“As each day arises, welcome it as the very best day of all, and make it your own possession. We must seize what flies”.
- Seneca, Moral Epistles, c.65 AD
After Guido Reni, 19th Century
oil on canvas
21 x 435⁄8 in. (53.3 x 110.8 cm.)
frame 321⁄4 x 55 in. (81.9 x 139.7 cm.)
After the fresco in the Casino dell’Aurora, Rome.
Presented in a carved gilt-wood Florentine frame.
Guido Reni’s masterpiece L’Aurora was executed in 1614, and the striking image is as powerful today as it would have been to a viewer at the beginning of the 17th Century. Aurora, the Roman goddess of dawn, ushers in the day by leading Apollo, the god of light, across the sky. As she breaks through the cold, dark night, sun-rays (echoed by the flame-like frame) are cast upon the sleeping lands below. In the distance, fishing vessels head out to sea, no doubt welcoming the light, a symbol of optimism and hope for the day ahead.
Gracefully dancing alongside the chariot are The Hours (symbolising the passage of time), their feet softly cushioned on the clouds. Above the four horses flies Phosphorus, personifying the Morning Star. The torch he carries is less bright than the sunlight surrounding Apollo, and is soon to be eclipsed by the sun - Aurora appears to glance back at the putto in recognition of this, and perhaps acknowledging their inevitable reunion the following dawn.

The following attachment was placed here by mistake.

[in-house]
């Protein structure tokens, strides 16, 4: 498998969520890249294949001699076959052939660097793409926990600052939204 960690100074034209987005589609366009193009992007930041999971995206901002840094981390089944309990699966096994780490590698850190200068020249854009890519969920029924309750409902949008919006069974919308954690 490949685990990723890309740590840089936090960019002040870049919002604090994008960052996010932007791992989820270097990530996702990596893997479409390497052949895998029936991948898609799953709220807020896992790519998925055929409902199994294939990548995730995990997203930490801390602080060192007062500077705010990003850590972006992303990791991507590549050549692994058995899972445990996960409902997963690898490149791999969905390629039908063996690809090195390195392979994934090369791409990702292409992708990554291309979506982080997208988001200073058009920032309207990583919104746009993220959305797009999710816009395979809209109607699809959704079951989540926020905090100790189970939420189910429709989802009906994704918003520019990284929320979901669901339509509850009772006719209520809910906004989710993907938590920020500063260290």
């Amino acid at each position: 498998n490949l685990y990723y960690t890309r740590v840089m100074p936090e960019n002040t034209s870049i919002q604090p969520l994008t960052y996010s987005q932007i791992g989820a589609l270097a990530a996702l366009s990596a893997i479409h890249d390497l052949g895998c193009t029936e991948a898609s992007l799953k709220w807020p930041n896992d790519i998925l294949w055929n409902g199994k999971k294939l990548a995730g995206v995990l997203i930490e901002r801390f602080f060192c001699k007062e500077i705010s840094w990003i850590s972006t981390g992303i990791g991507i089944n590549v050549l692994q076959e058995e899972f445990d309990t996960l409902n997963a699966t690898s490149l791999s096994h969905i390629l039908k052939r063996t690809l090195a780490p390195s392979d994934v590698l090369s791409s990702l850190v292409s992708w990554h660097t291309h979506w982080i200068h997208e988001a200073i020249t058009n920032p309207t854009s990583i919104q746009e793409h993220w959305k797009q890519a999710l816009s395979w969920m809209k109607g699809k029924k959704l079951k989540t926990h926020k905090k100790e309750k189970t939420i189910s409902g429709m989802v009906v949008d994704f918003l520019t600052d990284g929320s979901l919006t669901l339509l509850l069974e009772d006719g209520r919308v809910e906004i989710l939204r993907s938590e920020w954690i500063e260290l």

Themes circulate around the painting, but in particular, hope, optimism, and the importance of seizing opportunities. It is the onset of a new day, and with it, regeneration, new beginnings, possibilities and potential, a valuable gift of hours that should be grasped and maximised by all: something that is helpful to be reminded of every precious day.